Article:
As the Apple debate continues to spark reaction, we can’t help but wonder what effect this case will have on the advertising ecosystem. If you haven’t been keeping up, the US government has ordered Apple (through court order) to create a small piece of software that will override the strong encryption of a phone used by one of the San Bernardino shooters. The phone, owned by the man’s employer, had been backed up to the cloud fairly recently, and that information had already been made available to the government. What the government wanted was simply some recent information.
Apple refused. Last Friday it filed a brief with the court challenging the order, saying that
“This is not a case about one isolated iPhone,” writes Apple attorney Marc Zwillinger in today’s brief. “Rather, this case is about the Department of Justice and the FBI seeking through the courts a dangerous power that Congress and the American people have withheld: the ability to force companies like Apple to undermine the basic security and privacy interests of hundreds of millions of individuals around the globe.”
Read the Wired article if you are interested in more detail. For us, the major questions have to do with the global impact of this order on Apple, and the effect of “hacking” the iPhone on the already fragile mobile advertising ecosystem in which we participate.
There are many countries in the world where trust in government is not presumed. Many of those countries have hundreds of millions of people who have come on line trusting privacy; they’re not sophisticated computer users. Part of Apple’s success in some emerging markets has been its emphasis on privacy and security. Apple has declared that creating the software to help the government risks that piece of code getting out in the wild and being abused. Apple also believes that if it gives in the US government, it will have not a leg to stand on when other, less representative governments demand access to an individual’s phone.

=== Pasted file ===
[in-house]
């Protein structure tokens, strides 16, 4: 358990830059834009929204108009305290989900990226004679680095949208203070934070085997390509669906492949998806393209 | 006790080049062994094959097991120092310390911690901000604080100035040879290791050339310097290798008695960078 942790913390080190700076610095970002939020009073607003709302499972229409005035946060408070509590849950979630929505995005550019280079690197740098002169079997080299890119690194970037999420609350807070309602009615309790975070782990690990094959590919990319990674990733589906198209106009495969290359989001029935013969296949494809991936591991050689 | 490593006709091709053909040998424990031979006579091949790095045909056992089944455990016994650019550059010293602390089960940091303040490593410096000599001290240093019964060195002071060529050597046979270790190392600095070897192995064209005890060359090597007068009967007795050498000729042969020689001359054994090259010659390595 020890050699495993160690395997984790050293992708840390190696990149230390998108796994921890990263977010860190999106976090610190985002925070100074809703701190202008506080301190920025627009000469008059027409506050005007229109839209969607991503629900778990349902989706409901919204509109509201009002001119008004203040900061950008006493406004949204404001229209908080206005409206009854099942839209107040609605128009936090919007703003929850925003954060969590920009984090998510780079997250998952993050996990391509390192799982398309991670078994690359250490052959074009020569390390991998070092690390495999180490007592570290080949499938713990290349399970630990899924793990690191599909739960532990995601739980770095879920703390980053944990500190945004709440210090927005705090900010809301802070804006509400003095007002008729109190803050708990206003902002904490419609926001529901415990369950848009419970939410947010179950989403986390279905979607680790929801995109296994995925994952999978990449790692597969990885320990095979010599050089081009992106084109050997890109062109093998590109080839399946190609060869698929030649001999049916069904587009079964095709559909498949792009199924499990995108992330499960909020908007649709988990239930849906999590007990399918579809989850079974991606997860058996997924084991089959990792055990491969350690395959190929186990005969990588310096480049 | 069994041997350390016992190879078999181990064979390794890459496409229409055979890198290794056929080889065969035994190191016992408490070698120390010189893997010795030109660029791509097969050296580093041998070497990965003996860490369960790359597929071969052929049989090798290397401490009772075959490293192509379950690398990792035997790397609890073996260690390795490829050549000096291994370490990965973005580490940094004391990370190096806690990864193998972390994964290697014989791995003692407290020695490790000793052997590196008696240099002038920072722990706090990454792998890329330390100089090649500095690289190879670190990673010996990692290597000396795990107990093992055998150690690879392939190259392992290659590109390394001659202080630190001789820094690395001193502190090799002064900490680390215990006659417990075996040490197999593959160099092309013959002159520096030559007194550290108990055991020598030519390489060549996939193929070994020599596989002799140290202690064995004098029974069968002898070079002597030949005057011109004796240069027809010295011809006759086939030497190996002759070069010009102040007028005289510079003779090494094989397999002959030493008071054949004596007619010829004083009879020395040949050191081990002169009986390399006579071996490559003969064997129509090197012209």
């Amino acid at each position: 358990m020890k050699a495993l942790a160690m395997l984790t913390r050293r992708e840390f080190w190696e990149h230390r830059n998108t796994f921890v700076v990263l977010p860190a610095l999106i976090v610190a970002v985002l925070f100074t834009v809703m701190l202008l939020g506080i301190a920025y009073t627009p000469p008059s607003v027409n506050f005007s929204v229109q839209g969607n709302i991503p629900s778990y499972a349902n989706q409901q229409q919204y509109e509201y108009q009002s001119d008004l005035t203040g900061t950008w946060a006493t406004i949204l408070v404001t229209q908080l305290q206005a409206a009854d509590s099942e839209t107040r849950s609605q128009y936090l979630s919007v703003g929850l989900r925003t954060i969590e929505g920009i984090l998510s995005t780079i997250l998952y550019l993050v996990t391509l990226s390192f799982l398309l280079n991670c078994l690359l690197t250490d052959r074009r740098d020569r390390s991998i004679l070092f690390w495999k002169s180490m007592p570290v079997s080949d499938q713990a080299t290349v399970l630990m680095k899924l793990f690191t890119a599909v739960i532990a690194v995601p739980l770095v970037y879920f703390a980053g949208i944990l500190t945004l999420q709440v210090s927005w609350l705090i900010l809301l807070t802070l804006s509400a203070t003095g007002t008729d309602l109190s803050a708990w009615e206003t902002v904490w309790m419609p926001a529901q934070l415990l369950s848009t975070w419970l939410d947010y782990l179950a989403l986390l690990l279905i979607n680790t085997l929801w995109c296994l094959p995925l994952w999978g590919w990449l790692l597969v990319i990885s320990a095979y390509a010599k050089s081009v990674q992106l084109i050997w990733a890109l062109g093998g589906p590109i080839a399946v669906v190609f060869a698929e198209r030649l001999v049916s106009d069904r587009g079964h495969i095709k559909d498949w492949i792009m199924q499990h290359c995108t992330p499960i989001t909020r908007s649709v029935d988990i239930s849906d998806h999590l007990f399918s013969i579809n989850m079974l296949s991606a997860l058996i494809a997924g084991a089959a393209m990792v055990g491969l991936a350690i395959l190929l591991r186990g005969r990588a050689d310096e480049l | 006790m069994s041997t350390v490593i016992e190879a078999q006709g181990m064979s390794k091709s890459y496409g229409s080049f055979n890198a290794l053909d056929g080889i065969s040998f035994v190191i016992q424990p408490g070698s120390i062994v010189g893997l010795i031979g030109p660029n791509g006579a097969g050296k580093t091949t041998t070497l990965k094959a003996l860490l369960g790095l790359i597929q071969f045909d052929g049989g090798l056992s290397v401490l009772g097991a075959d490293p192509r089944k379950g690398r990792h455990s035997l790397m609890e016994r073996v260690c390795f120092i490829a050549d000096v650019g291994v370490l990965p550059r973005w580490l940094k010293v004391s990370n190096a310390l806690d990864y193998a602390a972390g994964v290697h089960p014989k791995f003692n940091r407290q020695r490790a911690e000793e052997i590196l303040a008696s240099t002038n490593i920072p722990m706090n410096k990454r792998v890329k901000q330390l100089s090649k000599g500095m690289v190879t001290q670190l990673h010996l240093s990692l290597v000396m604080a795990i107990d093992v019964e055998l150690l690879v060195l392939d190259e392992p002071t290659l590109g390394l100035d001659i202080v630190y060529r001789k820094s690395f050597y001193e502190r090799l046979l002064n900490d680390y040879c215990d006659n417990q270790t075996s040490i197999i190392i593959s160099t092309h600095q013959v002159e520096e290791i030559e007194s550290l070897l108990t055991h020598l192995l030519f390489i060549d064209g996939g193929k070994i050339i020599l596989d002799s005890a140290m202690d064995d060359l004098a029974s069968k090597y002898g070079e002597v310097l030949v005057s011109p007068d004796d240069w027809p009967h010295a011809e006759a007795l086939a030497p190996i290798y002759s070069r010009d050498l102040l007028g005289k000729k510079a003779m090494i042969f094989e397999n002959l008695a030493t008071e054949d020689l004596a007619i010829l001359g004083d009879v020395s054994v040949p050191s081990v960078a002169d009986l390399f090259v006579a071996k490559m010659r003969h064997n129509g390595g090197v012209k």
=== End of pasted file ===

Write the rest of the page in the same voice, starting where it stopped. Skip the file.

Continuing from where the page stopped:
Most important to those of us in the industry, consumers are already furious over tracking and stalking and unwelcome use of their data. This, rather than ads per se is the number one reason people install ad blockers when they install them. The industry is fighting hard to keep the trust of consumers, and to make mobile advertising acceptable.
Hearing that personal information on iPhones, even though it is encrypted, can be hacked, would entirely undermine the future of our industry. That’s why other tech companies like Google and Amazon have jumped on to support Apple and write briefs on its side in the court case. For one or two terrorists it’s a little dangerous to destroy an entire ecosystem.